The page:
In addition to ordering Brown liable for the $1.75 million in punitive damages, the judge in the case also held him liable for 70 counts of willful infringement and also included a permanent injunction against future theft of content.
"Clearly, we're pleased with the court's decision," COO Brian Dunlap told XBIZ. "This decision is yet another example of the court's acknowledging our rights to significant judgments, and, more importantly in this case, a law-breaker's considerable financial liability for violating our copyrights."
Dunlap adds the message this judgment sends is clear.
"The message this judgment should send to online content pirates is that there are two very likely outcomes to your illegal activities: considerable legal fees and even greater judgments against you from the courts," he said.
"However a content pirate might justify their behavior, the courts are ready and willing to uphold the law, decide on behalf of the intellectual property holders, and hit them with massive judgments. Content thieves can not, and will never benefit from their illegal activity to the degree a court will hold them liable for that activity - in other words, the rewards simply will not justify the costs. Mr. Brown surely knows that now."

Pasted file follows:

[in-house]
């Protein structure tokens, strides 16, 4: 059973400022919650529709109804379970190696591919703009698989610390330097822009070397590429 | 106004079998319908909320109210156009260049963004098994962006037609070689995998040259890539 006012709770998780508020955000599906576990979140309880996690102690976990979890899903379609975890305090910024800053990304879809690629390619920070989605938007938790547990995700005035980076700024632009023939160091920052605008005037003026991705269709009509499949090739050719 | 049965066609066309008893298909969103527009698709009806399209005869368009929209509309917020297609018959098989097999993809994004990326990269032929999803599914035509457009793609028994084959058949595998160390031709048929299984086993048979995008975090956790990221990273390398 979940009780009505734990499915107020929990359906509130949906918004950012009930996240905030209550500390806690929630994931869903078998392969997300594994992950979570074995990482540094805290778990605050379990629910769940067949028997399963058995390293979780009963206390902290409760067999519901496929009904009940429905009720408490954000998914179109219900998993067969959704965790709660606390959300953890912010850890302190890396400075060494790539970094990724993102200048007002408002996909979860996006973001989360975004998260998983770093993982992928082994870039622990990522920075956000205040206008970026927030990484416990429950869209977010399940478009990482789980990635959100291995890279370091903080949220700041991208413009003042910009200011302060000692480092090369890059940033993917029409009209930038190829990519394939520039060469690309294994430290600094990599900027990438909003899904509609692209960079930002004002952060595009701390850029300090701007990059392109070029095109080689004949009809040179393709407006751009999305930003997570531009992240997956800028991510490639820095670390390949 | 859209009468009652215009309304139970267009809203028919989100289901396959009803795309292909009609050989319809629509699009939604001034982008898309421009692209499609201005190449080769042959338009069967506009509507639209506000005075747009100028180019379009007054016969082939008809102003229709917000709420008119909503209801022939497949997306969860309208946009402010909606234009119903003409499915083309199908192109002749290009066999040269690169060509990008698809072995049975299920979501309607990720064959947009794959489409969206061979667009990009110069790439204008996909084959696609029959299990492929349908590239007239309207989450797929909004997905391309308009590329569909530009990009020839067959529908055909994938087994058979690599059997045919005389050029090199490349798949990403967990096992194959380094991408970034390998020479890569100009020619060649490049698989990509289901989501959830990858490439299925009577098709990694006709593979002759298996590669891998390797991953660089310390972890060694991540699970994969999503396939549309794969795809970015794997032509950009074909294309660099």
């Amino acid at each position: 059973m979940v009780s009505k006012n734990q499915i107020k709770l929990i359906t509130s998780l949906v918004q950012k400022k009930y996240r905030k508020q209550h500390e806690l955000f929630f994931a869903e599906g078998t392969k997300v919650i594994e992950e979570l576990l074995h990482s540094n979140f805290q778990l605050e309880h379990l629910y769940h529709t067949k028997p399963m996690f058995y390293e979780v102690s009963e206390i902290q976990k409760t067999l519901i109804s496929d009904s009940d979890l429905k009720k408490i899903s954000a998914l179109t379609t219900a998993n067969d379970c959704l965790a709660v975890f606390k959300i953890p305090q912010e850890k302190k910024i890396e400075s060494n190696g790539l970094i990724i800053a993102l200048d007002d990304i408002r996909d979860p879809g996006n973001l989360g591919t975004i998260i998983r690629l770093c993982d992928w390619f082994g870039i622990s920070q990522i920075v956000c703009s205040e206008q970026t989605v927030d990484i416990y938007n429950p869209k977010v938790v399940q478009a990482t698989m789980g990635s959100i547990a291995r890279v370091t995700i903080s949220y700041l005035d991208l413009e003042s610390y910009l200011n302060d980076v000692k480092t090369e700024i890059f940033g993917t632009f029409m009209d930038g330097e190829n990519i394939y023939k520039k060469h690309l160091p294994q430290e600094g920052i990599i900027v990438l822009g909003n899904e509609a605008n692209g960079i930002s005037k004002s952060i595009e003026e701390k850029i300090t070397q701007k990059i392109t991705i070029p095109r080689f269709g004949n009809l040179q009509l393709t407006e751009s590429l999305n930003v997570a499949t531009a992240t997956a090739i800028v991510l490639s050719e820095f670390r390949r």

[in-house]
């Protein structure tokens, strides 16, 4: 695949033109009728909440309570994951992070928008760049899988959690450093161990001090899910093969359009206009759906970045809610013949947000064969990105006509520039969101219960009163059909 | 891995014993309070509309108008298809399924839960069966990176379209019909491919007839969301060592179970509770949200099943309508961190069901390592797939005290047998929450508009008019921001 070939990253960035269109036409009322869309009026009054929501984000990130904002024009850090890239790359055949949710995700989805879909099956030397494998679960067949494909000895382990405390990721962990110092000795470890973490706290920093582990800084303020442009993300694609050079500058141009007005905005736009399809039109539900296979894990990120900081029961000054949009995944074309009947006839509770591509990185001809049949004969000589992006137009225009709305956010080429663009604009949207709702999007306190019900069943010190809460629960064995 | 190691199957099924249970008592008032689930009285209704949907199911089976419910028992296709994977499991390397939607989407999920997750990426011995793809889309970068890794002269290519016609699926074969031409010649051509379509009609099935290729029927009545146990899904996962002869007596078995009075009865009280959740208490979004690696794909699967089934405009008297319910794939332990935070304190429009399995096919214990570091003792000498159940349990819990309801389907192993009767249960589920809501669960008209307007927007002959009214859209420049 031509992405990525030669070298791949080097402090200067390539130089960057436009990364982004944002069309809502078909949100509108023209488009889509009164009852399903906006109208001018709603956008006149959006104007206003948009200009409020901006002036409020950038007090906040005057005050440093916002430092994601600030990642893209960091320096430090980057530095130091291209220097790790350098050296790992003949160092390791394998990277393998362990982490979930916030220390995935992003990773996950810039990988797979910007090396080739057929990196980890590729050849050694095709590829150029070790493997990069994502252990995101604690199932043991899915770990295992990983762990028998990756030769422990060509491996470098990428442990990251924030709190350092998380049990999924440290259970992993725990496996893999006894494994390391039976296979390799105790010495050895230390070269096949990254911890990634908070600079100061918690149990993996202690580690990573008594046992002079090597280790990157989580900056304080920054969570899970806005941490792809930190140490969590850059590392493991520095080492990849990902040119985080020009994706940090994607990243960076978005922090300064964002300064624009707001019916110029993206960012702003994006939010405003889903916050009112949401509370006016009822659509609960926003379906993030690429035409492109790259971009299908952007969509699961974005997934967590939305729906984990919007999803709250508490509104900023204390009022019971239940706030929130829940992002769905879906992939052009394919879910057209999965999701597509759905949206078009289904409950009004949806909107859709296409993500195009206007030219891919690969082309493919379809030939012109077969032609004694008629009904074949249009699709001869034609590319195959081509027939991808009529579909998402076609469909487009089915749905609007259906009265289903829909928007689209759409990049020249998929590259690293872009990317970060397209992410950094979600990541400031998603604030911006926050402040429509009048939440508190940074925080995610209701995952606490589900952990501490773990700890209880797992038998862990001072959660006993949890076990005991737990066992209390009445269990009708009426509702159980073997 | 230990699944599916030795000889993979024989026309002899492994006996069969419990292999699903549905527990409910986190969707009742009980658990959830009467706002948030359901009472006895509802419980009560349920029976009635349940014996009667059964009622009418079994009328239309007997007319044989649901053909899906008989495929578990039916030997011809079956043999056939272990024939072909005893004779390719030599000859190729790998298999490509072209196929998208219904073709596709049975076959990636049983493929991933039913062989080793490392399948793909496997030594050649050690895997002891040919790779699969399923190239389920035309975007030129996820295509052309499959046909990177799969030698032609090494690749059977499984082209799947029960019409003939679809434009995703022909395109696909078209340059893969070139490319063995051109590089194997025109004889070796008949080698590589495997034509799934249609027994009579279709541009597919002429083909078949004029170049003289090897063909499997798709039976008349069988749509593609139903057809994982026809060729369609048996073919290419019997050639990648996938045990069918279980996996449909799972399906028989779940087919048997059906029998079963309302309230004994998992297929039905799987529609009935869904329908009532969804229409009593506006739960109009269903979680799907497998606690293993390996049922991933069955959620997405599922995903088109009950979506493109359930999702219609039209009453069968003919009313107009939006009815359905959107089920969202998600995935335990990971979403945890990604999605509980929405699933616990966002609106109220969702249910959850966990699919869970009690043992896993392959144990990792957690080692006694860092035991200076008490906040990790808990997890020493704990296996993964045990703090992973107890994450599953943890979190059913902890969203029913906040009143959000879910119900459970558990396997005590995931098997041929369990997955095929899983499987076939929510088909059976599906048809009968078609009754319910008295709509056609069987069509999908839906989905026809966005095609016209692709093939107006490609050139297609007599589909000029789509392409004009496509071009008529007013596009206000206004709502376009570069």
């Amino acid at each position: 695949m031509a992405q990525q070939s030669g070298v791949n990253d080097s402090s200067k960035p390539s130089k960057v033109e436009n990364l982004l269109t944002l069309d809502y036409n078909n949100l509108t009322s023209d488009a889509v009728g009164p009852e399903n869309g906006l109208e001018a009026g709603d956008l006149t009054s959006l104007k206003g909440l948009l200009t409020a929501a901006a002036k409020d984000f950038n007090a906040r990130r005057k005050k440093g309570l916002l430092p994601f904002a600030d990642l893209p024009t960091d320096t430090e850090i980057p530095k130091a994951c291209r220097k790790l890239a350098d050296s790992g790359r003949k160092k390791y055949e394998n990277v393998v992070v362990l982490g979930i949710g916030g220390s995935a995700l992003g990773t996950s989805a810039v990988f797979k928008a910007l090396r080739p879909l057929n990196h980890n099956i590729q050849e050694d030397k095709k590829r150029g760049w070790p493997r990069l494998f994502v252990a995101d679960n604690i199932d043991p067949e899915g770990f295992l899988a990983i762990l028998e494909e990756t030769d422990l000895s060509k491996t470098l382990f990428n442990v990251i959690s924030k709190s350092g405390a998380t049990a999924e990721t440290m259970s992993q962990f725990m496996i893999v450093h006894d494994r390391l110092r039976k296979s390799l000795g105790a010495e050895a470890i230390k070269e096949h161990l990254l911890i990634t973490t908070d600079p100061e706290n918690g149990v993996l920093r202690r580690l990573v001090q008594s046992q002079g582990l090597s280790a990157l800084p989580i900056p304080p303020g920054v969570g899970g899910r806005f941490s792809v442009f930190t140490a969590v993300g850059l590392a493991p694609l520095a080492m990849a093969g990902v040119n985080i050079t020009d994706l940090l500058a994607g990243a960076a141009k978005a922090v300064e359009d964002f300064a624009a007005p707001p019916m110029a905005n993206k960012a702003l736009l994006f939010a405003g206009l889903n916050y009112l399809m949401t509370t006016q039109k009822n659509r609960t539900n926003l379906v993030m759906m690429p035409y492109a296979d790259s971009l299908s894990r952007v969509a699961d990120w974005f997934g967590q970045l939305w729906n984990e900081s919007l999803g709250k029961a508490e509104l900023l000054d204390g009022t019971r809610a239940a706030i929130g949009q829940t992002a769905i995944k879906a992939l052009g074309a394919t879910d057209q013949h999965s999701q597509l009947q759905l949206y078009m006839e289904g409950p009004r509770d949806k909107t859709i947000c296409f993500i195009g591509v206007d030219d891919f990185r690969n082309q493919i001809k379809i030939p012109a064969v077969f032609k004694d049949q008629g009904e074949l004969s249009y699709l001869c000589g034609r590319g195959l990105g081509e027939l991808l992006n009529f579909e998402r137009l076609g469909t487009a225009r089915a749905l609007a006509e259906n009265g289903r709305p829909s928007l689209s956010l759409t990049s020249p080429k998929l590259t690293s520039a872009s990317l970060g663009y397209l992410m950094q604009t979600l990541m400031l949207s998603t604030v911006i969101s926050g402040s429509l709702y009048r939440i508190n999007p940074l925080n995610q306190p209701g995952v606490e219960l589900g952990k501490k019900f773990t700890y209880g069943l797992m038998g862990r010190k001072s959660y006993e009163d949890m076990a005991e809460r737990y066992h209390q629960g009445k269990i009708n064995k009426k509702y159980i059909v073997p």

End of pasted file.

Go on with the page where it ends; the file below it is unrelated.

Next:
Dunlap says that even though the company probably won't receive the full award from Brown, Corbin Fisher general counsel Marc Randazza told XBIZ that they will nevertheless "engage in collection efforts as aggressively as the law will allow. If you steal our content, we will come after you as hard as we can."
"Here is a man who felt he could get away with stealing from us, and felt he could do so free of consequence, with nothing but his own financial benefit being the outcome," Dunlap added. "Now, however, he'll have this judgment hanging over him and his credit, and spend countless years dealing with our efforts to collect on what the courts determined we are entitled to."
Brown, a Pittsburgh resident, allegedly ran his own counterfeit DVD operation and was named as a co-defendant in the case that involves several individuals using eBay to sell and distribute the studio’s pirated content.
Corbin Fisher said in the suit that defendants illegally manufactured hundreds, if not thousands, of counterfeit DVDs of no less than 136 Corbin Fisher videos altogether.
Corbin Fisher noted in the suit that some of the eBay ads were so brazen that they directed potential customers to the CorbinFisher.com website.
This is the second judgment in the case awarded to Corbin Fisher. In February, the studio won a $990,000 judgment against Texas entrepreneur A.D. Trice who allegedly burned 66 Corbin Fisher videos to DVD and sold them on eBay.